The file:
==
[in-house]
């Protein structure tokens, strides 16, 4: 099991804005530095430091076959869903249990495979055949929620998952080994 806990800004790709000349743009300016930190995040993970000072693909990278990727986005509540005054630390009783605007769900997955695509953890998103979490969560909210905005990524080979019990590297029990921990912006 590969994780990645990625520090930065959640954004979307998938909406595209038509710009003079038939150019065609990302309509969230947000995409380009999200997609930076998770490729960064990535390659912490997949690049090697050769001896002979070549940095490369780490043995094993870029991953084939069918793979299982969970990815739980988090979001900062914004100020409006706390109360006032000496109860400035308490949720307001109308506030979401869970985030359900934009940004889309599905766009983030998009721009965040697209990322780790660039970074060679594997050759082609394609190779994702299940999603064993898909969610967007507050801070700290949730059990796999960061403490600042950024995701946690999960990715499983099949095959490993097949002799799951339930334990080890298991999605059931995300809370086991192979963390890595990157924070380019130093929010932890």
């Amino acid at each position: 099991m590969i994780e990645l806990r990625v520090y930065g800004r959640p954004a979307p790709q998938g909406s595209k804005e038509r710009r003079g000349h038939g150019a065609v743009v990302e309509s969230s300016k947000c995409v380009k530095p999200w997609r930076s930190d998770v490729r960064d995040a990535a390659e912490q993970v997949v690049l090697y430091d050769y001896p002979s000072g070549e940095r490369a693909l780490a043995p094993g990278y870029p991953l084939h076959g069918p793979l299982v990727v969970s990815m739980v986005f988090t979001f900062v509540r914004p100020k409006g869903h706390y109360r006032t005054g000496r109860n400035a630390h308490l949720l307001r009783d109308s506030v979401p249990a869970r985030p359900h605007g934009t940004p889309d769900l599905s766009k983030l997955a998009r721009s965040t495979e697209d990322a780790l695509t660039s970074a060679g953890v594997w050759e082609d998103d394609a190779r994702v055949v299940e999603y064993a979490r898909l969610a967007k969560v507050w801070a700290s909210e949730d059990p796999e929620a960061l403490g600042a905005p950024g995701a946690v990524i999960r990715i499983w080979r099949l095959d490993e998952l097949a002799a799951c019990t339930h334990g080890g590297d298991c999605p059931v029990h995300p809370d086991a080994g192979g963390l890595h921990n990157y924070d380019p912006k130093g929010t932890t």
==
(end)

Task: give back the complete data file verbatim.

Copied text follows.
[in-house]
């Protein structure tokens, strides 16, 4: 099991804005530095430091076959869903249990495979055949929620998952080994 806990800004790709000349743009300016930190995040993970000072693909990278990727986005509540005054630390009783605007769900997955695509953890998103979490969560909210905005990524080979019990590297029990921990912006 590969994780990645990625520090930065959640954004979307998938909406595209038509710009003079038939150019065609990302309509969230947000995409380009999200997609930076998770490729960064990535390659912490997949690049090697050769001896002979070549940095490369780490043995094993870029991953084939069918793979299982969970990815739980988090979001900062914004100020409006706390109360006032000496109860400035308490949720307001109308506030979401869970985030359900934009940004889309599905766009983030998009721009965040697209990322780790660039970074060679594997050759082609394609190779994702299940999603064993898909969610967007507050801070700290949730059990796999960061403490600042950024995701946690999960990715499983099949095959490993097949002799799951339930334990080890298991999605059931995300809370086991192979963390890595990157924070380019130093929010932890």
């Amino acid at each position: 099991m590969i994780e990645l806990r990625v520090y930065g800004r959640p954004a979307p790709q998938g909406s595209k804005e038509r710009r003079g000349h038939g150019a065609v743009v990302e309509s969230s300016k947000c995409v380009k530095p999200w997609r930076s930190d998770v490729r960064d995040a990535a390659e912490q993970v997949v690049l090697y430091d050769y001896p002979s000072g070549e940095r490369a693909l780490a043995p094993g990278y870029p991953l084939h076959g069918p793979l299982v990727v969970s990815m739980v986005f988090t979001f900062v509540r914004p100020k409006g869903h706390y109360r006032t005054g000496r109860n400035a630390h308490l949720l307001r009783d109308s506030v979401p249990a869970r985030p359900h605007g934009t940004p889309d769900l599905s766009k983030l997955a998009r721009s965040t495979e697209d990322a780790l695509t660039s970074a060679g953890v594997w050759e082609d998103d394609a190779r994702v055949v299940e999603y064993a979490r898909l969610a967007k969560v507050w801070a700290s909210e949730d059990p796999e929620a960061l403490g600042a905005p950024g995701a946690v990524i999960r990715i499983w080979r099949l095959d490993e998952l097949a002799a799951c019990t339930h334990g080890g590297d298991c999605p059931v029990h995300p809370d086991a080994g192979g963390l890595h921990n990157y924070d380019p912006k130093g929010t932890t």